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How to Grow and Care for Rhododendrons

Genus: Rhododendron

A Rhododendron bush, is a popular flowering bush and foundation plant, with bright spring blooms. They are native to tropical and temperate regions. While it is a bush, Rhododendron bushes can grow up to 80 feet tall!

Rhododendrons are closely related to Azaleas. The biggest difference between the Rhododendron plant and an Azalea bush, and a Rhododendron is an evergreen bush. (Note: There are a few varieties of deciduous Rhododendrons, but they are not too popular with home owners) Generally speaking, Rhododendron plants are larger in height, leaves, and blooms compared to an Azalea. The Rhododendron also has a leathery type of leaf.

Propagation of Rhododendron:

Rhododendrons are grown from seeds, cuttings or grafting. Most home gardeners do not start Rhododendrons from seed, as plant grown from seed takes 2-10 years to produce the first bloom. Most homeowners buy established Rhododendron plants while in full bloom from a garden store. They transplant the Rhododendron bush outdoors, after the booms have died off.

Planting and transplanting Rhododendrons is best done in the early spring or early fall. When transplanting, replant bushes at the same level in the ground was they were in their original location. Smaller bushes transplant best.

How to Grow Rhododendrons:

Rhododendrons are acid loving plants. They grow best in light shade, and need protection from midday sun and winter sun. They prefer a moist, well drained soil with a pH of 5.5.Check the soil pH before planting, especially if planting along a foundation where soils tend to be more alkaline. Adjust the pH, as needed.  Mix in  plenty of inorganic matter, and well rotted manure.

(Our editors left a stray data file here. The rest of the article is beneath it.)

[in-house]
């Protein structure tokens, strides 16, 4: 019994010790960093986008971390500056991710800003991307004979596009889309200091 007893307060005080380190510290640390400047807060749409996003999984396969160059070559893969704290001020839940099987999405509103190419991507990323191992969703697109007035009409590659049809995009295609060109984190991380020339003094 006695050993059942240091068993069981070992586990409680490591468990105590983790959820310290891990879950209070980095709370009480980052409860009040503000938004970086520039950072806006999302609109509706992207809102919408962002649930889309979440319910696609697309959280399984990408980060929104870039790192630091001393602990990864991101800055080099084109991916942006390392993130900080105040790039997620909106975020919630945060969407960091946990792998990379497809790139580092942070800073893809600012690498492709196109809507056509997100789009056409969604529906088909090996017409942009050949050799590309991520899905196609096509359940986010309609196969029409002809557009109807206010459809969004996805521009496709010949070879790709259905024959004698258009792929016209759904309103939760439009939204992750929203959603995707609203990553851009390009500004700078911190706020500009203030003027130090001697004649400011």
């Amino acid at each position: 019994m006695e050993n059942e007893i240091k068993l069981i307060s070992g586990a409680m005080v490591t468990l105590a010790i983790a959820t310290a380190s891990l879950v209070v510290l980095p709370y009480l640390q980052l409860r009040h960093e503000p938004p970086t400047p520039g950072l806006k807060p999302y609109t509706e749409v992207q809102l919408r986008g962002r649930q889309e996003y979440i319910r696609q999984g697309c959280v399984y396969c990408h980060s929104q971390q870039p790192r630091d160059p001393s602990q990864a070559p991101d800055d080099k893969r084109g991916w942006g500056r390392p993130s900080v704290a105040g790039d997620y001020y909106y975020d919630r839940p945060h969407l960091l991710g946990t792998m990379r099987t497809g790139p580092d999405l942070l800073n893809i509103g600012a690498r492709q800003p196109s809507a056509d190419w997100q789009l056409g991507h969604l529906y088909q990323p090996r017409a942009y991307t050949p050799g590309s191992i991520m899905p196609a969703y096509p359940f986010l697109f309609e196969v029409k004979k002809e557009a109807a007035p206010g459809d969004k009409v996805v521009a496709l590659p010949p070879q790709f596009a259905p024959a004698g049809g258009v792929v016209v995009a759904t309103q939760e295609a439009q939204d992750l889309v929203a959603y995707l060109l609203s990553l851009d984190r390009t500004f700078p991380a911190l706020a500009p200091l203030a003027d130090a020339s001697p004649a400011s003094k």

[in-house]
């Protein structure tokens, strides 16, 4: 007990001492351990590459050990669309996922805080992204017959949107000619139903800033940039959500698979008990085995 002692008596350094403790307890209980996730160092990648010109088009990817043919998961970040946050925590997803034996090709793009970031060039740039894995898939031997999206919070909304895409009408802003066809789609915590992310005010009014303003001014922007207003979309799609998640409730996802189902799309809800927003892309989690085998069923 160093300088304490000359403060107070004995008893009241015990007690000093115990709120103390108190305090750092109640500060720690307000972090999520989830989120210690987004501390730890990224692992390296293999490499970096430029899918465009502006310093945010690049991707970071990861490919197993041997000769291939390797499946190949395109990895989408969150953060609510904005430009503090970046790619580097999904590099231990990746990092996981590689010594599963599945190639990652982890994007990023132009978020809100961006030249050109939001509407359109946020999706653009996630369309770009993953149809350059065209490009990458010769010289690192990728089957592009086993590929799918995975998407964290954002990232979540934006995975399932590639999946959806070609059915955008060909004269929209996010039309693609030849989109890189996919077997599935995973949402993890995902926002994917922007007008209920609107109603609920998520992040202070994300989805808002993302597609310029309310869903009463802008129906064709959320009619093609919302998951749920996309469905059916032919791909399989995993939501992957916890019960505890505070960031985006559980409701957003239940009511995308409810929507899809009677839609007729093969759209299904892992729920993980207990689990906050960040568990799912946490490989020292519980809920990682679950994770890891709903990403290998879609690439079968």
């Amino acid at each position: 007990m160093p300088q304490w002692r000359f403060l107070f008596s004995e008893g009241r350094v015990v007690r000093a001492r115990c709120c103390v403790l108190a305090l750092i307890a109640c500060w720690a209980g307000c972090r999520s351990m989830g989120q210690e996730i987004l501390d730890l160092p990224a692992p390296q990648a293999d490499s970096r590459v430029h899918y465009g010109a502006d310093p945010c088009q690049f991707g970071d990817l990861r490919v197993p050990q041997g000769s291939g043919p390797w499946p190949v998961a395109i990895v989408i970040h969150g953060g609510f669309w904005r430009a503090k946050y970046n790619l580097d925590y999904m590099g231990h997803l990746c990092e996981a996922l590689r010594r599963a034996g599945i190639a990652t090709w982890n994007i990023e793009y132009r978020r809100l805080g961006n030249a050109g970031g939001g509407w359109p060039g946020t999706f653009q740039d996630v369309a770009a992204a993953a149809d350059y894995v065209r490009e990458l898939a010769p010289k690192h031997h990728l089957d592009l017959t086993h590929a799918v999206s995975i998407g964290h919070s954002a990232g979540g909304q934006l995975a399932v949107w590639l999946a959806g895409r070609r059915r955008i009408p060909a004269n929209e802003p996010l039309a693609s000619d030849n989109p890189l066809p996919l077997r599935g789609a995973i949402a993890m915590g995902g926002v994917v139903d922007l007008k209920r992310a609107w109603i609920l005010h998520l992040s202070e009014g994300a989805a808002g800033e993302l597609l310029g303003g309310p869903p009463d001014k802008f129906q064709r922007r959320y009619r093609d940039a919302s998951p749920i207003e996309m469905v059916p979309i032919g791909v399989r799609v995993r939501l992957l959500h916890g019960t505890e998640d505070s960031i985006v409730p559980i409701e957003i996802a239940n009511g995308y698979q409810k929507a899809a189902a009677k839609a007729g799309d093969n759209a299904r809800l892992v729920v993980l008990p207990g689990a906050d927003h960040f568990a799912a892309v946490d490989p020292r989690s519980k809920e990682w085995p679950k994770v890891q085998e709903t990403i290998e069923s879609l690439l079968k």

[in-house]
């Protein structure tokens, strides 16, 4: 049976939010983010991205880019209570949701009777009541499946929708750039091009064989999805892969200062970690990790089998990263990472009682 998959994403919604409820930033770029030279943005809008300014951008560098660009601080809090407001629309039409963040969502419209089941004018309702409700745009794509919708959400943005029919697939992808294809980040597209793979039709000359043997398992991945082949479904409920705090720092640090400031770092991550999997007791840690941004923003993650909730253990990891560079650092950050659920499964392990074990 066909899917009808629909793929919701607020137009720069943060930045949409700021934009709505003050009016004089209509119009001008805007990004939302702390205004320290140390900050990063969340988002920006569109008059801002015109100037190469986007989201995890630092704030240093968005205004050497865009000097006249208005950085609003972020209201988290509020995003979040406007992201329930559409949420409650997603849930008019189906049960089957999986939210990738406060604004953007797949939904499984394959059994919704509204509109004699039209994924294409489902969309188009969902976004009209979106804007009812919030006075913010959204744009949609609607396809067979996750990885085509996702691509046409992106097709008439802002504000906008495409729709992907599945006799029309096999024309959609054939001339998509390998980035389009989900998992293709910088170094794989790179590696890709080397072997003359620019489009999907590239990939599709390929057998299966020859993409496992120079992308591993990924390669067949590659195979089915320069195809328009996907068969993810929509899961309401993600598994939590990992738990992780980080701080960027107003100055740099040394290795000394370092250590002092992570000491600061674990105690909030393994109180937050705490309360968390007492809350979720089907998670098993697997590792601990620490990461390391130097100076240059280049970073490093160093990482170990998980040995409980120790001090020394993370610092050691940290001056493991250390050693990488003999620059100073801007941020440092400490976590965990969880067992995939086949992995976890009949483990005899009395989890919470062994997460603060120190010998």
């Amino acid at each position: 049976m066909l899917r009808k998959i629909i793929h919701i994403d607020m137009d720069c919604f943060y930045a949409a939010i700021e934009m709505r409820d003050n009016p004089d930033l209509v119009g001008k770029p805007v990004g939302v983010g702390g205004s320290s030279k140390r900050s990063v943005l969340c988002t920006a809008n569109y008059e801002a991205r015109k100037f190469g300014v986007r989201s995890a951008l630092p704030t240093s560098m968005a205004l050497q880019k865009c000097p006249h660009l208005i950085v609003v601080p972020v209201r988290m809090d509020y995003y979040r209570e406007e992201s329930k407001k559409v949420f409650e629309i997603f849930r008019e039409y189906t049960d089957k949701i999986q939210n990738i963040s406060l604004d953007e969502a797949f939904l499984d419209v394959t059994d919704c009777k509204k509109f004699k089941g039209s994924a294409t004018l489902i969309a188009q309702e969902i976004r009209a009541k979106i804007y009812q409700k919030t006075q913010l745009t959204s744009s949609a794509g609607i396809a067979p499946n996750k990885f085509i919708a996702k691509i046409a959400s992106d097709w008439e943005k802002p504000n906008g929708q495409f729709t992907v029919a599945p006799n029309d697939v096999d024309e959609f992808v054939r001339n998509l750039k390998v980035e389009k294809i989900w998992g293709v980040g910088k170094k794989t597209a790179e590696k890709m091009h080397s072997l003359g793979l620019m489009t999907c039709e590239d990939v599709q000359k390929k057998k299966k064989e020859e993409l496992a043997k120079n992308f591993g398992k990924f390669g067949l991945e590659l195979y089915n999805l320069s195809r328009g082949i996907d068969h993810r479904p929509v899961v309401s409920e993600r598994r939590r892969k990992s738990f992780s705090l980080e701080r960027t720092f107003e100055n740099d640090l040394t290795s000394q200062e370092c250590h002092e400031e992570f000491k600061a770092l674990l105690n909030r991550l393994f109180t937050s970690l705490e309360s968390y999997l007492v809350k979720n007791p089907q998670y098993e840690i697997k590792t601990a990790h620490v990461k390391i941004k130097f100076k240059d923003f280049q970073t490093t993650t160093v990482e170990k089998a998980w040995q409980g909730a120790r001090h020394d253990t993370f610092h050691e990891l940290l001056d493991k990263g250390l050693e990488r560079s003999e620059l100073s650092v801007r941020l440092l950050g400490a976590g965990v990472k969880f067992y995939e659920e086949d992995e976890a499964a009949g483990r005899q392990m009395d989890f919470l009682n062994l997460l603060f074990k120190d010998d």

Selection of a location is important. Rhododendrons can be harmed or killed by sustained winds and by too much direct sunlight. Select a location out of the direct sunlight if possible. Protection from strong midday sun and winter sunlight is important. Otherwise the leaves can dry out and/or burn. Northern exposures are best. It is also important to provide protection from winds.  A low lying area, or one protected by a building or a hedgerow is a good choice.

Rhododendrons prefer a moist soil. It is important to water the plants during extended dry spells, even in the fall.  

Using pine needles (acidic pH) as mulch works to help keep the soil moist, and maintain/add acidity to the soil. Roots are shallow, so mulching will help to keep the weeds down, without disturbing the root system.

Pruning Rhododendron:

Pruning or pinching back young plants will help to promote bushy growth. Pruning should be done early in the spring. But any pruning may result in cutting off next years blooms. If you prune an established bush heavily, it may not bloom again for two to three years.  At the thought of losing next year's blooms, we recommend avoiding pruning established plants at all. Just let them grow naturally however they want.  

After a number of years, if the plant begins to grow too tall, major pruning may be needed.


Winter Protection for Rhododendrons:

Rhododendrons can be harmed by winter burn, resulting from frozen soil, wind and winter sun. As previously mentioned, selection of a location for your Rhododendrons will help to avoid wind or sun damage. Some varieties are not as tolerant to extreme cold. In northern areas of the country, ask the garden store about the cold hardiness of the variety you are buying.

You can further protect your bushes by providing wind breaks that may double to block some of the direct winter sunlight. 

More on Winter Burn

Insects and Diseases Affecting Rhododendron:

Insect and disease problems are infrequent. Treat with insecticides or fungicides only as needed.

More Information:

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Also see: How to grow Azaleas

Garden trees, bushes and shrubs. Nature Hills.

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